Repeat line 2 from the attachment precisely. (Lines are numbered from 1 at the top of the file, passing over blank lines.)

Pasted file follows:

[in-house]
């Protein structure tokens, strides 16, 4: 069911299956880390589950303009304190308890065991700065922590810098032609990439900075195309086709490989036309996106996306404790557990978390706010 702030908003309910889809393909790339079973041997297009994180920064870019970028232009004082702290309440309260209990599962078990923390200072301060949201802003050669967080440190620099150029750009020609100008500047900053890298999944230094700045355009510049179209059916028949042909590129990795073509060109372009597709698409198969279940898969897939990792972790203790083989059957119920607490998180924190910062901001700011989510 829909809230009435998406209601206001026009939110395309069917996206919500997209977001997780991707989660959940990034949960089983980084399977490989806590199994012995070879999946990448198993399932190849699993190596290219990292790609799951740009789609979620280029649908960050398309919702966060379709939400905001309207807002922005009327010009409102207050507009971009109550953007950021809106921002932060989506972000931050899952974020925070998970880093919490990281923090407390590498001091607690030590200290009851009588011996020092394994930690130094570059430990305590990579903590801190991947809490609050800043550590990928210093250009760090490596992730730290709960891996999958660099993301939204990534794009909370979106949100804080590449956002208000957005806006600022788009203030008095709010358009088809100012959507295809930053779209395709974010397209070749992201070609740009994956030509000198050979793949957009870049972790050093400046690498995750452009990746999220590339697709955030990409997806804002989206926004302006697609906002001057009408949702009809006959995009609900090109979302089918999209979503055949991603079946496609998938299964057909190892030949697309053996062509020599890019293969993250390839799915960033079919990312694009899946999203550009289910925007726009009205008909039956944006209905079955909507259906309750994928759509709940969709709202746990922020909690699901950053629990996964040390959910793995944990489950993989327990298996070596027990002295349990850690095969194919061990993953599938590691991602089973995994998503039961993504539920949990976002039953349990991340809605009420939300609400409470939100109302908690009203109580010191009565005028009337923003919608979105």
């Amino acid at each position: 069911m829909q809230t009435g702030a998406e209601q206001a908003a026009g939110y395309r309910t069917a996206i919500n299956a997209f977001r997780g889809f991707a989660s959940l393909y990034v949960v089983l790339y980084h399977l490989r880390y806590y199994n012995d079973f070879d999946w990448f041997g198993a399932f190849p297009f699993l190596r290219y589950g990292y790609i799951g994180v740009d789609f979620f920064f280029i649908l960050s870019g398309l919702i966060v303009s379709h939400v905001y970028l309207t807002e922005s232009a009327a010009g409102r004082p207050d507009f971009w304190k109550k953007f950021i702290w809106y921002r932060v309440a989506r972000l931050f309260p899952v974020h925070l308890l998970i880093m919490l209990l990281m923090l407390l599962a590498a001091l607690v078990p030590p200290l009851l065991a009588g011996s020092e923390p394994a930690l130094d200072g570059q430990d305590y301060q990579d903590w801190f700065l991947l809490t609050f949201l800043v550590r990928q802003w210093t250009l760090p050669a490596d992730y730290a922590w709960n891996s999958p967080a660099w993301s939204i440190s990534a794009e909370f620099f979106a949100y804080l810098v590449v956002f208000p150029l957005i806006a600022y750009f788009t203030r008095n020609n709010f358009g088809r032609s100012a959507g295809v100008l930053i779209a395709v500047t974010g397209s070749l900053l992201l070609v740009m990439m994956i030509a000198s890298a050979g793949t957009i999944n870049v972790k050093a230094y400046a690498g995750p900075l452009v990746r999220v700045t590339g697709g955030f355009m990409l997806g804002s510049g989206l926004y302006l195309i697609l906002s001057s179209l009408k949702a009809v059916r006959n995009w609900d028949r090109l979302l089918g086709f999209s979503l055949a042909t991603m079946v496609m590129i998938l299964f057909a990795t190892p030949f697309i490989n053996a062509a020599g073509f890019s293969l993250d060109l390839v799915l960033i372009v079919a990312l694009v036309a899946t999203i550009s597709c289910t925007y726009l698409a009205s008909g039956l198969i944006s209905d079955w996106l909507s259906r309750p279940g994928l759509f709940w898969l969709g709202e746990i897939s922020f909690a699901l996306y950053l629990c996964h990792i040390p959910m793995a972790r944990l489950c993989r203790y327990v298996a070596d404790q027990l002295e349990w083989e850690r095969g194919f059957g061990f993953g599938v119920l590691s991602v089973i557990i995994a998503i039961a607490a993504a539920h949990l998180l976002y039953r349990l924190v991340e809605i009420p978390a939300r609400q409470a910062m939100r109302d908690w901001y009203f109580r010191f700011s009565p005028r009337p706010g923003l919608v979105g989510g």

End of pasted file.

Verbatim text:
């Protein structure tokens, strides 16, 4: 069911299956880390589950303009304190308890065991700065922590810098032609990439900075195309086709490989036309996106996306404790557990978390706010 702030908003309910889809393909790339079973041997297009994180920064870019970028232009004082702290309440309260209990599962078990923390200072301060949201802003050669967080440190620099150029750009020609100008500047900053890298999944230094700045355009510049179209059916028949042909590129990795073509060109372009597709698409198969279940898969897939990792972790203790083989059957119920607490998180924190910062901001700011989510 829909809230009435998406209601206001026009939110395309069917996206919500997209977001997780991707989660959940990034949960089983980084399977490989806590199994012995070879999946990448198993399932190849699993190596290219990292790609799951740009789609979620280029649908960050398309919702966060379709939400905001309207807002922005009327010009409102207050507009971009109550953007950021809106921002932060989506972000931050899952974020925070998970880093919490990281923090407390590498001091607690030590200290009851009588011996020092394994930690130094570059430990305590990579903590801190991947809490609050800043550590990928210093250009760090490596992730730290709960891996999958660099993301939204990534794009909370979106949100804080590449956002208000957005806006600022788009203030008095709010358009088809100012959507295809930053779209395709974010397209070749992201070609740009994956030509000198050979793949957009870049972790050093400046690498995750452009990746999220590339697709955030990409997806804002989206926004302006697609906002001057009408949702009809006959995009609900090109979302089918999209979503055949991603079946496609998938299964057909190892030949697309053996062509020599890019293969993250390839799915960033079919990312694009899946999203550009289910925007726009009205008909039956944006209905079955909507259906309750994928759509709940969709709202746990922020909690699901950053629990996964040390959910793995944990489950993989327990298996070596027990002295349990850690095969194919061990993953599938590691991602089973995994998503039961993504539920949990976002039953349990991340809605009420939300609400409470939100109302908690009203109580010191009565005028009337923003919608979105």